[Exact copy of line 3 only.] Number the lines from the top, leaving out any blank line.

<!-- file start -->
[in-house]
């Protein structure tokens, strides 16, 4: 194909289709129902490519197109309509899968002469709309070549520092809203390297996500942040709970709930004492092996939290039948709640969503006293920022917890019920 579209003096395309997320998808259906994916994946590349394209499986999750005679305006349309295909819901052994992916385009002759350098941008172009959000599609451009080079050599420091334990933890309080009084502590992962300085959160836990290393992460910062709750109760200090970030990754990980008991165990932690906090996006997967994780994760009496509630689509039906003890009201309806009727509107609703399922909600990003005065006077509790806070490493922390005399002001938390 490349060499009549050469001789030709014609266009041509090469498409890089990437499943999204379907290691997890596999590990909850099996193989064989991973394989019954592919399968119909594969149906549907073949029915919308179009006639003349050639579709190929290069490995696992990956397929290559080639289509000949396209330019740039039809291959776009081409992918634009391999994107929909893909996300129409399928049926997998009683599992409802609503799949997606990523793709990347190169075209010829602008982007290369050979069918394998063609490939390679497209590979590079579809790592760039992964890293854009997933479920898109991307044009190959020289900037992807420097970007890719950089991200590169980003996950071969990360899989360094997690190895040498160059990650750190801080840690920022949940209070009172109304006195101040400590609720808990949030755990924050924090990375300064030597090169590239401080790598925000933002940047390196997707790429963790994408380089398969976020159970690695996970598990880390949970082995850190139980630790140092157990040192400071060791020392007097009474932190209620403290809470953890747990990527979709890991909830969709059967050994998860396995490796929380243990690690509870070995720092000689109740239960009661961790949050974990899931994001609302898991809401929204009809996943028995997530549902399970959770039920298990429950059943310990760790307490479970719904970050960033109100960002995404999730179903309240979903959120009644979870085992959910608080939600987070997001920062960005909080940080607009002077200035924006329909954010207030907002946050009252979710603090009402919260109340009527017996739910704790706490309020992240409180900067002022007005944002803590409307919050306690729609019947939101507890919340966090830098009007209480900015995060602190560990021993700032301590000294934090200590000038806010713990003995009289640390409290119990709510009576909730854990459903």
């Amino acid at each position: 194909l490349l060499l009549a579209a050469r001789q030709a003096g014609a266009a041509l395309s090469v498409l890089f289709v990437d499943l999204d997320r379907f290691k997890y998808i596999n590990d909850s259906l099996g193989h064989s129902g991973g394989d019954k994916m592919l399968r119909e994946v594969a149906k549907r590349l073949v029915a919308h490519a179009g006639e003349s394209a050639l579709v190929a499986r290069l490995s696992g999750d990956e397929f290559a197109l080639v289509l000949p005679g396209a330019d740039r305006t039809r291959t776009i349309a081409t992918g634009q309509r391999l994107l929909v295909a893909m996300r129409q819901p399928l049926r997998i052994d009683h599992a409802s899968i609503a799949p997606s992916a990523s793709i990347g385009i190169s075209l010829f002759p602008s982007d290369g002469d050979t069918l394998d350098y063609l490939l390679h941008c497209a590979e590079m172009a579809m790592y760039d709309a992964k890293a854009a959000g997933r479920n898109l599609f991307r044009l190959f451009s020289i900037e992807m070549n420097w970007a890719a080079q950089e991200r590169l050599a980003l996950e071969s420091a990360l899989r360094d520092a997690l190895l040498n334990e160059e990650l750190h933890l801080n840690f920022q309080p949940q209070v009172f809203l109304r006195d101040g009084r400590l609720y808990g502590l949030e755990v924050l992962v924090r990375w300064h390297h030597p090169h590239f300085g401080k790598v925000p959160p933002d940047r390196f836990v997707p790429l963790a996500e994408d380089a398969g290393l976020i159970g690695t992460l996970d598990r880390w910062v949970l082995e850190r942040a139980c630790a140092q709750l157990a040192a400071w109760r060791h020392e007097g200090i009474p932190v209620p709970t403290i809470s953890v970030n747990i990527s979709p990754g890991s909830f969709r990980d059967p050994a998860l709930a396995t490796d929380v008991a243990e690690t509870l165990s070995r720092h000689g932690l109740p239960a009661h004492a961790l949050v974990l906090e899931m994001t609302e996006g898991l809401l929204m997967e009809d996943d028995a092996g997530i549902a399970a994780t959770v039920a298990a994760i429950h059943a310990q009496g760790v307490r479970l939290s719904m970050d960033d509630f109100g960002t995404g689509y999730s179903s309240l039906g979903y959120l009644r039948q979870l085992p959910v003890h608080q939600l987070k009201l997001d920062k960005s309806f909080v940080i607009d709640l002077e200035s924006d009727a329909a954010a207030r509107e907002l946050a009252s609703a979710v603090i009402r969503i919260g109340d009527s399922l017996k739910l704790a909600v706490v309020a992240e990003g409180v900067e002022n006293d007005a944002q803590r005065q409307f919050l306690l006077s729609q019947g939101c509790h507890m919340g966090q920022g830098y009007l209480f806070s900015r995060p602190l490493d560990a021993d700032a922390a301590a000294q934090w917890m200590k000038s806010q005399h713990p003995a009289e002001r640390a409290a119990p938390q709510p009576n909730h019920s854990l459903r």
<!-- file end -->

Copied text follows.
């Amino acid at each position: 194909l490349l060499l009549a579209a050469r001789q030709a003096g014609a266009a041509l395309s090469v498409l890089f289709v990437d499943l999204d997320r379907f290691k997890y998808i596999n590990d909850s259906l099996g193989h064989s129902g991973g394989d019954k994916m592919l399968r119909e994946v594969a149906k549907r590349l073949v029915a919308h490519a179009g006639e003349s394209a050639l579709v190929a499986r290069l490995s696992g999750d990956e397929f290559a197109l080639v289509l000949p005679g396209a330019d740039r305006t039809r291959t776009i349309a081409t992918g634009q309509r391999l994107l929909v295909a893909m996300r129409q819901p399928l049926r997998i052994d009683h599992a409802s899968i609503a799949p997606s992916a990523s793709i990347g385009i190169s075209l010829f002759p602008s982007d290369g002469d050979t069918l394998d350098y063609l490939l390679h941008c497209a590979e590079m172009a579809m790592y760039d709309a992964k890293a854009a959000g997933r479920n898109l599609f991307r044009l190959f451009s020289i900037e992807m070549n420097w970007a890719a080079q950089e991200r590169l050599a980003l996950e071969s420091a990360l899989r360094d520092a997690l190895l040498n334990e160059e990650l750190h933890l801080n840690f920022q309080p949940q209070v009172f809203l109304r006195d101040g009084r400590l609720y808990g502590l949030e755990v924050l992962v924090r990375w300064h390297h030597p090169h590239f300085g401080k790598v925000p959160p933002d940047r390196f836990v997707p790429l963790a996500e994408d380089a398969g290393l976020i159970g690695t992460l996970d598990r880390w910062v949970l082995e850190r942040a139980c630790a140092q709750l157990a040192a400071w109760r060791h020392e007097g200090i009474p932190v209620p709970t403290i809470s953890v970030n747990i990527s979709p990754g890991s909830f969709r990980d059967p050994a998860l709930a396995t490796d929380v008991a243990e690690t509870l165990s070995r720092h000689g932690l109740p239960a009661h004492a961790l949050v974990l906090e899931m994001t609302e996006g898991l809401l929204m997967e009809d996943d028995a092996g997530i549902a399970a994780t959770v039920a298990a994760i429950h059943a310990q009496g760790v307490r479970l939290s719904m970050d960033d509630f109100g960002t995404g689509y999730s179903s309240l039906g979903y959120l009644r039948q979870l085992p959910v003890h608080q939600l987070k009201l997001d920062k960005s309806f909080v940080i607009d709640l002077e200035s924006d009727a329909a954010a207030r509107e907002l946050a009252s609703a979710v603090i009402r969503i919260g109340d009527s399922l017996k739910l704790a909600v706490v309020a992240e990003g409180v900067e002022n006293d007005a944002q803590r005065q409307f919050l306690l006077s729609q019947g939101c509790h507890m919340g966090q920022g830098y009007l209480f806070s900015r995060p602190l490493d560990a021993d700032a922390a301590a000294q934090w917890m200590k000038s806010q005399h713990p003995a009289e002001r640390a409290a119990p938390q709510p009576n909730h019920s854990l459903r």